Marilyn Crispell, Richard Nunns, Jeff Henderson: This Appearing World (Rattle)

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Crispell, Nunns, Henderson: Missed Children
Marilyn Crispell, Richard Nunns, Jeff Henderson: This Appearing World (Rattle)

These days it's not uncommon to see a Japanese restaurant offering “tapas”, people to speak of pan- Pacific fusion food (Japan-meets-Polynesia-meets-California?) or for one of the best Italian restaurants in Sydney to have a chef trained in New Zealand. (True, Lucio's in Paddington).

But if music be the food of love then let's talk about pan-Pacific fusion sounds where there are also no boundaries as we once knew them.

Today – when many people work in the margins between pop, rock, classic and jazz, when “alternative rock” has no meaning at all and “alt.country” has long since ceased to be a useful definition, there is still music which defies categories and remains defiantly “alt” by virtue of its odd fusions.

The 20-year old Rattle label out of Auckland has been consistently delivering music from the margins which enjoy a crossover audience (among its first releases were From Scratch and the guitar ensemble Gitbox Rebellion) and rather than drawing to the centre it has pushed further outwards.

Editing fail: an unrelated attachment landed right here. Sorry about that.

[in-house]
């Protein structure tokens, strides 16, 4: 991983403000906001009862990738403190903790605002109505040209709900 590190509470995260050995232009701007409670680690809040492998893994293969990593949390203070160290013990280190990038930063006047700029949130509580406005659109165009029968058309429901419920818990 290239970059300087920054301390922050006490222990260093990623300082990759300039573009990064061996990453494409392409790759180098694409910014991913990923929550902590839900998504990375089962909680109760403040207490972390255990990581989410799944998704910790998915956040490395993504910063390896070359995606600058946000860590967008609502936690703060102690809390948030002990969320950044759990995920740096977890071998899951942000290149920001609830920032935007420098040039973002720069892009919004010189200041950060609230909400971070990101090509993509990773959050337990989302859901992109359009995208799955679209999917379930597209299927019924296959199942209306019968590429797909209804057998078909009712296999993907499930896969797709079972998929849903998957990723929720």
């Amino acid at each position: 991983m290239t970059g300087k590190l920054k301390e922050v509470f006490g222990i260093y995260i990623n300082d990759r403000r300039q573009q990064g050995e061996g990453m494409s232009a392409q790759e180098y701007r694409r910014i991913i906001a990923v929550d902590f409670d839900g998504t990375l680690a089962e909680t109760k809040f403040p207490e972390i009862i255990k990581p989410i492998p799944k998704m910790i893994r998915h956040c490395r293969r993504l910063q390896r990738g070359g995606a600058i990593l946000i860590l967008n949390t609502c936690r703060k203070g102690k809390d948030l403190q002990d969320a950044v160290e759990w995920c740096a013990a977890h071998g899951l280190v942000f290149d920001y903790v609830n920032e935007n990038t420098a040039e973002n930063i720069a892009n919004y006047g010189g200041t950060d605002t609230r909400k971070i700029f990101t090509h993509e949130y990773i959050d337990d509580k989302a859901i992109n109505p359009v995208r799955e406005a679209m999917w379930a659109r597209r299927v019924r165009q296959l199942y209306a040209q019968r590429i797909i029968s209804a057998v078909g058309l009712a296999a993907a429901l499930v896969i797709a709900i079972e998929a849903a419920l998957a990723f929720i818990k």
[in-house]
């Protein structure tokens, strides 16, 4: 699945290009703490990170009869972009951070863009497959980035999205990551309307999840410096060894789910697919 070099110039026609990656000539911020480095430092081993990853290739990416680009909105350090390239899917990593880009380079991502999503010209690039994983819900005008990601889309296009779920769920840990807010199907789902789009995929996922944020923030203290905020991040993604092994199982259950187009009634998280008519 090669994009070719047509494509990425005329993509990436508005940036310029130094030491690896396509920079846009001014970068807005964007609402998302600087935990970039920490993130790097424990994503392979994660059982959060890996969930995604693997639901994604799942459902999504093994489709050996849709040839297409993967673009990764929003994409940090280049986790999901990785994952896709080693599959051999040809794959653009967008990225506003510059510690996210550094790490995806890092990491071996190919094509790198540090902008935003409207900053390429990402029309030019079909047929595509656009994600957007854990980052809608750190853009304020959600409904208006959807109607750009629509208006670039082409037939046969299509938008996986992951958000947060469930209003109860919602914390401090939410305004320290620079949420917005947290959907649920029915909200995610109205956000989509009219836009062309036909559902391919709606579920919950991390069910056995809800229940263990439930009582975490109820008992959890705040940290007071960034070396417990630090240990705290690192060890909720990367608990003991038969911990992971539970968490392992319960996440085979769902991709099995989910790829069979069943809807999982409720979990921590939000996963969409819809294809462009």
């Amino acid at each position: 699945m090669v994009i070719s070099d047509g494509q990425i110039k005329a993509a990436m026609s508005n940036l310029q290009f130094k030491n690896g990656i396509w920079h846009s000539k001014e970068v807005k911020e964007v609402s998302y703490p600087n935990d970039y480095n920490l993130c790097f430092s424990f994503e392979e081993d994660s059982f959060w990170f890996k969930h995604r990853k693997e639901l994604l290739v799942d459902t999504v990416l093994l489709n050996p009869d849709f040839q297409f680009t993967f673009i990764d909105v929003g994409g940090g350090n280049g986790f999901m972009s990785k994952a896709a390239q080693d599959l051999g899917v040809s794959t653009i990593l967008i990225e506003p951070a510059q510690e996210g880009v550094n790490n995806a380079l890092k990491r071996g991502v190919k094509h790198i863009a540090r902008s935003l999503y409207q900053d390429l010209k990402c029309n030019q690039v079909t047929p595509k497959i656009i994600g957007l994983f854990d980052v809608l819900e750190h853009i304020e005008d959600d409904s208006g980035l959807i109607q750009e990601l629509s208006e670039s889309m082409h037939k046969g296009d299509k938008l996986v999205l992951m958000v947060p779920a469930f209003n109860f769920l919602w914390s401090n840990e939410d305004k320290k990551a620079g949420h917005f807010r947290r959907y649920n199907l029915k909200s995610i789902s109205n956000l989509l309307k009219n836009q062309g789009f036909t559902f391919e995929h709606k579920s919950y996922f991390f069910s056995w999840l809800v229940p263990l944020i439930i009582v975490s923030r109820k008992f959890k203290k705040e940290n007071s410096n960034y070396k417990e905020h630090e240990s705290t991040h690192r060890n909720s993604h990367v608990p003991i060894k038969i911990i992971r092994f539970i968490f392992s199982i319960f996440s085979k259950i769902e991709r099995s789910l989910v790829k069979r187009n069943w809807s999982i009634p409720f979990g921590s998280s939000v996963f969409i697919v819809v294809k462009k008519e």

These 13 short, free improvisations – recorded when US pianist Crispell was in New Zealand in 2008 – exist on the periphery of free jazz but, courtesy of Nunns' playing of traditional Maori instrument also suggest more ambient or impressionist soundscapes.

Henderson's woody reeds and gutsy saxes also ground this in an earthy and sometimes visceral place.

The aptly named Snow Grind evokes a slightly menacing woodland where snow comes up the top of the tyres; the barely-there Rumi Nation possesses a strange, natural world stillness and recalls Crispell's excellent One Dark Night I Left My House (a best of Elsewhere 2010 selection); Here Seas Peak is an eerily disembodied and almost ambient piece where Nunns and Henderson work off each other; Meat Ox opens with the sound of a conch call which seems to disappear into an echoing chasm of the piano before the brusque tone of scraping saxophone adds a terrifying quality . . .

The album comes with a 41 minute DVD of the performance and a 12 minute interview (directed and produced by Keith Hill an beautifully shot by Guy Quartermain and Tim Gummer)

Interestingly this album of improvised music doesn't appear on the Rattle Jazz imprint although two of the players may fairly be said to occupy that world.

But given the refined arthouse nature of its contents, its worldliness and other-worldiness, it is best let sit outside genre and expectation.

Perhaps demanding for some, but the DVD takes you right into the serious creative process and that feeling of being in the moment of creativity.

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